It all starts out so fun. But somewhere along the journey, sports becomes serious business to many athletes.
And that’s okay. But it’s NOT okay when athletes are so overloaded that they experience sports burnout.
Last week’s post on 10 signs that your athlete has had enough pointed to the challenge of recognizing the problem and today I’d like to suggest how you can help your athlete avoid sports burnout.
Take a break. Encourage your athlete to rest from organized sports 1-2 days per week. Allow longer breaks from training and competition every few months. Even in between seasons, if possible. Use the break to focus on other activities and do light exercise.
Eat Right & Drink lots of water. This should be a no-brainer for athletes, but teens will still eat too much junk food and they usually pay for it when they do.
Have a life outside of sports. Talk about sports and other things on the way home and at the dinner table. If all you can find to talk about is sports, something tells me your kid’s life might be out of balance.
Sometimes say no to sports and yes to another activity. As long as you understand there may be consequences for missing a practice, tournament or game, then it’s okay for your athlete to periodically put another activity before sports.
For instance, my daughter missed a club volleyball tournament because she wanted to go on a church youth retreat. It was not a question of dedication to her sport, but a matter of maintaining balance in her life by doing something else she really wanted to do. If your athlete plans to do that, however, he must let his coach know in advance so it does not hurt the team.
And, I might add, if this becomes a regular habit, it may cost him a position or playing time. So keep those occasions to a minimum if he is serious about his sport.
Listen to your body. Take a short break or alter your training if your body needs a change.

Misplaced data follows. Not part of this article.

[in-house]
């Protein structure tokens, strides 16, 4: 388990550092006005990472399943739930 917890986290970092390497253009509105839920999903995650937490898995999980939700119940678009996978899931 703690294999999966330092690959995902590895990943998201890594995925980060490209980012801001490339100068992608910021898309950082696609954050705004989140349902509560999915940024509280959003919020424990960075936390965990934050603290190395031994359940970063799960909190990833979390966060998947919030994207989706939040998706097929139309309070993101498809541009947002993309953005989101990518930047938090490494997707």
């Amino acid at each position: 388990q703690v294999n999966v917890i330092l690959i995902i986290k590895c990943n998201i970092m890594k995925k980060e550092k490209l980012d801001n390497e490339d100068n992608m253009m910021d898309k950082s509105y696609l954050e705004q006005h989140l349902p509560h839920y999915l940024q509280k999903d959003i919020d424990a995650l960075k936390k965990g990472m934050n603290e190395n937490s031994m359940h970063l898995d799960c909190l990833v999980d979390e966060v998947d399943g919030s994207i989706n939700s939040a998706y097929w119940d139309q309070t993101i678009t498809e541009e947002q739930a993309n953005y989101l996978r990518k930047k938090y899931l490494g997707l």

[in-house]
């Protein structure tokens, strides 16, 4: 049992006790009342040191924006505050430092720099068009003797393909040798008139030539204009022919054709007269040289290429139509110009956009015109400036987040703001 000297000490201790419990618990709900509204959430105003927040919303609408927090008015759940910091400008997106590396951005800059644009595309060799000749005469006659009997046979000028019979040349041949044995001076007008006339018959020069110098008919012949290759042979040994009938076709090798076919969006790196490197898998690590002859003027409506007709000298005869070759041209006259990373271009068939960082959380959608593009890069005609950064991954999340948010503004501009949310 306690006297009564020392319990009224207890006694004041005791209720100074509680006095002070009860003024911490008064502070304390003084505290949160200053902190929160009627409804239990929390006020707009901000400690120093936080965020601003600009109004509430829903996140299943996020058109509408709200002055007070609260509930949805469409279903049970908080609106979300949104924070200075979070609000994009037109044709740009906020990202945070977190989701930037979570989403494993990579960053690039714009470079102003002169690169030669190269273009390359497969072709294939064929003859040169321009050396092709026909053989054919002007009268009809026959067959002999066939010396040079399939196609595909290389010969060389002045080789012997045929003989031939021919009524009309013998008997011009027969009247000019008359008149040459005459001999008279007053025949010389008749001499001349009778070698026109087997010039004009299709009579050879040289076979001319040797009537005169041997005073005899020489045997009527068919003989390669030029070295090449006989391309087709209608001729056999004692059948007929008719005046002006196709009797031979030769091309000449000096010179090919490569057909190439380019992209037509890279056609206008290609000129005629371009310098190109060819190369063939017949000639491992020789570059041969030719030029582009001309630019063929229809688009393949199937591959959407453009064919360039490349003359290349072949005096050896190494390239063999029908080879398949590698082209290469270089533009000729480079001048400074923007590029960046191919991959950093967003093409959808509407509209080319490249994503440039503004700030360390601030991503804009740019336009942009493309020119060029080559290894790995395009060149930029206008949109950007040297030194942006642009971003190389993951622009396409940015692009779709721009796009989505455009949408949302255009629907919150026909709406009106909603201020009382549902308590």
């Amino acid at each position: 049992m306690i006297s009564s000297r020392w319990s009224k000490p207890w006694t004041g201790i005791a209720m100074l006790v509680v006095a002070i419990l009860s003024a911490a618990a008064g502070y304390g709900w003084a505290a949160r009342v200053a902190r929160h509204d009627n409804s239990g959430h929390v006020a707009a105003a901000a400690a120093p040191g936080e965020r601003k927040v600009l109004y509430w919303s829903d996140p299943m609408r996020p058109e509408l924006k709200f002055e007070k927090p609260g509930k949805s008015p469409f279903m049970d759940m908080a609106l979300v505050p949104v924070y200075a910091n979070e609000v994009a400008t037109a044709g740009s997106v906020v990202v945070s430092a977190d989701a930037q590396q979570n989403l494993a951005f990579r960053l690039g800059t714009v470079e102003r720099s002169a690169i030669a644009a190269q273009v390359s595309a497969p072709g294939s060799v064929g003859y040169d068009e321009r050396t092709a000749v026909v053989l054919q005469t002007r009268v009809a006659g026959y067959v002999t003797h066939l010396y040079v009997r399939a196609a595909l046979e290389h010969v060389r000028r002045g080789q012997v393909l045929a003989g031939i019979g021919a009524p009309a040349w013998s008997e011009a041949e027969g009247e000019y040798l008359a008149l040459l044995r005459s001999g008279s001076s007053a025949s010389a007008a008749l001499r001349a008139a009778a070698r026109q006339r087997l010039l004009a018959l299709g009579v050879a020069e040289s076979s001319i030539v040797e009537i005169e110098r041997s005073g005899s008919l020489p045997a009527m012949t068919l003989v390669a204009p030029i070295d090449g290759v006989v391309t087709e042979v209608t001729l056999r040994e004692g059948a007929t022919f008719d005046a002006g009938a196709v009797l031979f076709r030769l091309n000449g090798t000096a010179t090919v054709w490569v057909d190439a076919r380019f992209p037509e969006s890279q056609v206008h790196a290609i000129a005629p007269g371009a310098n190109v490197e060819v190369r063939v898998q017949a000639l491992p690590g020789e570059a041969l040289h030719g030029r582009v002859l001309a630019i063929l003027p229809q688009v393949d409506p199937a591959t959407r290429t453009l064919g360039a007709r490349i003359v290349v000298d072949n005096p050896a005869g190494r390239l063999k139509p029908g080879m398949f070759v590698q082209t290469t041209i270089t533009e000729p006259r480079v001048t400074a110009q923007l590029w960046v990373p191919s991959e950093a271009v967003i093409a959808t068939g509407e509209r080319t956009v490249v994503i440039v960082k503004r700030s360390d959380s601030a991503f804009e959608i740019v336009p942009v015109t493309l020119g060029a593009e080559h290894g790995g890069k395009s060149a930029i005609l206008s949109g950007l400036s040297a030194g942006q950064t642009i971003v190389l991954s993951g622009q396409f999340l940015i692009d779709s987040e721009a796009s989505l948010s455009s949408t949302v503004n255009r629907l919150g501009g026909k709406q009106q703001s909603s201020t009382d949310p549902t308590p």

Keep expectations realistic. Don’t expect too much from your child. Make sure you know their goals and try to help them achieve those goals without pushing them.
One size does not fit all. Every kid is unique and you need to know how much your child can handle physically. Help them learn to prioritize what they should and can do, and then help them find a balance between school, extra-curricular activities, and free time.
Downplay the importance of outcome. We all want to win. But the more you emphasize sportsmanship, hard work, and small victories, the less devastated your athlete will be if they lose.
Let them decide. Help young kids learn to make their own decisions about whether to play. Discuss pros and cons with them and then let them make the decision. The older they get, the more this should happen. When kids feel they are forced to play, they are more likely to resent the sport.
Back off. There, I said it. Parents, sometimes–most of the time–we need to back off and let our kids push themselves.
Don’t put pressure on your kids to choose their favorite sport. Many athletes played more than one sport in junior high and even high school. Tennis great Roger Federer and pro basketball player LeBron James didn’t specialize until high school.